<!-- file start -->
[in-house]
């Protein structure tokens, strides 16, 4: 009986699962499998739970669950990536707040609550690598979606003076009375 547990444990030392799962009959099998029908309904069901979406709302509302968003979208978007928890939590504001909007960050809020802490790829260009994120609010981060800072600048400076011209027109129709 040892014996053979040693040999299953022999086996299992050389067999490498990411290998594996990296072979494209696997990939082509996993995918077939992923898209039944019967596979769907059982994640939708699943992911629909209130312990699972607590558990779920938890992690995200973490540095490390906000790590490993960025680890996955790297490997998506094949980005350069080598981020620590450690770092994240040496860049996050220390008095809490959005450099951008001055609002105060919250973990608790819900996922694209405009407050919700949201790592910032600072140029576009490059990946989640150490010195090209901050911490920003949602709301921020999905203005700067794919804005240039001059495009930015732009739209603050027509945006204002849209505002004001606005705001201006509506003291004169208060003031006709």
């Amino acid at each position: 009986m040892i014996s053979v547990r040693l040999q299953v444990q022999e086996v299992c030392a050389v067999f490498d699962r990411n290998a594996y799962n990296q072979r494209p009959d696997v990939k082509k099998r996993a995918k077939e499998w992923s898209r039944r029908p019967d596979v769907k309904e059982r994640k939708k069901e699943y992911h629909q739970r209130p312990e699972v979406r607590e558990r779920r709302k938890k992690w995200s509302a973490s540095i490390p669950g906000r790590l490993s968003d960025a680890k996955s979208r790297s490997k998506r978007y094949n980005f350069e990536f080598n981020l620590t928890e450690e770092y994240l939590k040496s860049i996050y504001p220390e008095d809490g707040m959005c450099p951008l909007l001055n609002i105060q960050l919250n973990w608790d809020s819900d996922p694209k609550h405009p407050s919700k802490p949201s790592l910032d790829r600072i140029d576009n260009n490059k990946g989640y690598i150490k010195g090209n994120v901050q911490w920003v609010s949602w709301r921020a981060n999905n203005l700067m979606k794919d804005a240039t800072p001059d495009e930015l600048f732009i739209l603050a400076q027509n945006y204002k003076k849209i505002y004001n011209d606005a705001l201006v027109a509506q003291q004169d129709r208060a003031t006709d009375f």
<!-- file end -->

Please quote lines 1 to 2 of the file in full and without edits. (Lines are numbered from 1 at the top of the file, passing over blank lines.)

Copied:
[in-house]
């Protein structure tokens, strides 16, 4: 009986699962499998739970669950990536707040609550690598979606003076009375 547990444990030392799962009959099998029908309904069901979406709302509302968003979208978007928890939590504001909007960050809020802490790829260009994120609010981060800072600048400076011209027109129709 040892014996053979040693040999299953022999086996299992050389067999490498990411290998594996990296072979494209696997990939082509996993995918077939992923898209039944019967596979769907059982994640939708699943992911629909209130312990699972607590558990779920938890992690995200973490540095490390906000790590490993960025680890996955790297490997998506094949980005350069080598981020620590450690770092994240040496860049996050220390008095809490959005450099951008001055609002105060919250973990608790819900996922694209405009407050919700949201790592910032600072140029576009490059990946989640150490010195090209901050911490920003949602709301921020999905203005700067794919804005240039001059495009930015732009739209603050027509945006204002849209505002004001606005705001201006509506003291004169208060003031006709």